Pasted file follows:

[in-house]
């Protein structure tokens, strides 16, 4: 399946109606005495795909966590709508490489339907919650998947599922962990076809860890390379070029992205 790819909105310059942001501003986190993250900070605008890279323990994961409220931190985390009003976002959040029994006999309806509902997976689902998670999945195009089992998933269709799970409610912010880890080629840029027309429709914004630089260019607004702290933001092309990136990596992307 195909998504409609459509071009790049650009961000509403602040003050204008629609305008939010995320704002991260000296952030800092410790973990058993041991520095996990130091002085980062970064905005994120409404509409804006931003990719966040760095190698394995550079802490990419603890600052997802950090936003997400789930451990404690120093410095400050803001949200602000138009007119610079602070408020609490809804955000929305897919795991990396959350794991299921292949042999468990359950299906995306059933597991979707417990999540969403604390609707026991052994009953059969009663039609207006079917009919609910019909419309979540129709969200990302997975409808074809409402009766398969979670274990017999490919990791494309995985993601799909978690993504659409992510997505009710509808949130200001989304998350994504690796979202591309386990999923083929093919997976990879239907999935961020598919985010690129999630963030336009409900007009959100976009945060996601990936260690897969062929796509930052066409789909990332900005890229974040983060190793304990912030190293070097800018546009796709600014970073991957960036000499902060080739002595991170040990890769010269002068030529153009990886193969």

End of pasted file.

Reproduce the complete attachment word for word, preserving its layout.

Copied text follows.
[in-house]
């Protein structure tokens, strides 16, 4: 399946109606005495795909966590709508490489339907919650998947599922962990076809860890390379070029992205 790819909105310059942001501003986190993250900070605008890279323990994961409220931190985390009003976002959040029994006999309806509902997976689902998670999945195009089992998933269709799970409610912010880890080629840029027309429709914004630089260019607004702290933001092309990136990596992307 195909998504409609459509071009790049650009961000509403602040003050204008629609305008939010995320704002991260000296952030800092410790973990058993041991520095996990130091002085980062970064905005994120409404509409804006931003990719966040760095190698394995550079802490990419603890600052997802950090936003997400789930451990404690120093410095400050803001949200602000138009007119610079602070408020609490809804955000929305897919795991990396959350794991299921292949042999468990359950299906995306059933597991979707417990999540969403604390609707026991052994009953059969009663039609207006079917009919609910019909419309979540129709969200990302997975409808074809409402009766398969979670274990017999490919990791494309995985993601799909978690993504659409992510997505009710509808949130200001989304998350994504690796979202591309386990999923083929093919997976990879239907999935961020598919985010690129999630963030336009409900007009959100976009945060996601990936260690897969062929796509930052066409789909990332900005890229974040983060190793304990912030190293070097800018546009796709600014970073991957960036000499902060080739002595991170040990890769010269002068030529153009990886193969």